I agree with your statements on several points, but I must ask. Is there something to be gained or questioned? Or simply your interpretation of what is?
I agree that the Law of One is an amazing piece of work. And I agree that the Law of One is the law of many (as all are one then all are many).
I have had the great advantage of working with Carla Rueckert for a few years, and through discussions and their (Her and Jim)'s on gleaning's of the information, the personal integration/undrstaning of the specs provided are as unique and as individual as the entity enveloping them.
I can say this, that concept of "a family sitting down with a puzzle" is not at all inaccurate. However, due to our inadequacies of accurately recording our history as a species, and the times leading up to them, we do not "have all the pieces".
So much of what we turn and toss is speculation based on an amalgam of great minds and thinkers, who have compiled and erected specific patterns of said puzzle into interesting and plausible shapes. David has gone the extra mile and looked at the amalgam and erected their puzzle pieces into a greater section of the center of the entirety.
However, some of those pieces may not be from the same puzzle, some may not fit the actuality of light/love love/light and the truth behind the intelligent infinity. We stand now at a pulpit braced and watching as a possibility/probability unfolds before us "making wagers" as it were towards the outcome. David has been VERY wise in his movement in regards to never jumping onto a ship lest his heart is fueling the sails, and thus, he has maintained credibility. His garned praise from the LL Research Foundation only adds to that.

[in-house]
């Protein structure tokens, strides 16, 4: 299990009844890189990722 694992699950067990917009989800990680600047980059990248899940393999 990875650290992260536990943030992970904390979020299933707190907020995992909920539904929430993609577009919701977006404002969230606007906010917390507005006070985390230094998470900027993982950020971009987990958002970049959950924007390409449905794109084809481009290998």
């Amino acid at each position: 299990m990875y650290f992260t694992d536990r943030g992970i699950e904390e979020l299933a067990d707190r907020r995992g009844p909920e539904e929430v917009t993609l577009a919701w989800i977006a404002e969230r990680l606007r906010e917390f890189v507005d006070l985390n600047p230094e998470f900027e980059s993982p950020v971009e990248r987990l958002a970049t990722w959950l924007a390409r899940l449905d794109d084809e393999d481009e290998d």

I am afraid you didn't really posit a question, simply a statement, and thus, I responded in kind.
As an aside, the best way to share a truth or understanding is a simply as possible.... And we do not yet have the ability to do so:
The "special introduction" to the 1989 edition of the Feynman Lectures on Physics contains the following paragraph:
Feynman was once asked by a Caltech faculty member to explain why spin 1/2 particles obey Fermi-Dirac statistics. He gauged his audience perfectly and said, "I'll prepare a freshman lecture on it."
But a few days later he returned and said, "You know, I couldn't do it. I couldn't reduce it to the freshman level. That means we really don't understand it."
The complexity and depth of your musings show an incredible insight into the probabilities/possibilities of what may be/is actually. However, that same complexity will repulse all who do not have a similar grasp on the concepts at hand...
For example, I will condense my post into one sentence:
"So much of what we seek is complex, and we find ourselves trying to find the underlying; However, as other portions piece together their part of the puzzle, we can begin to approach a greater understanding of the final picture as our own pieces fall into place."
Continue Spiraling Ever Upwards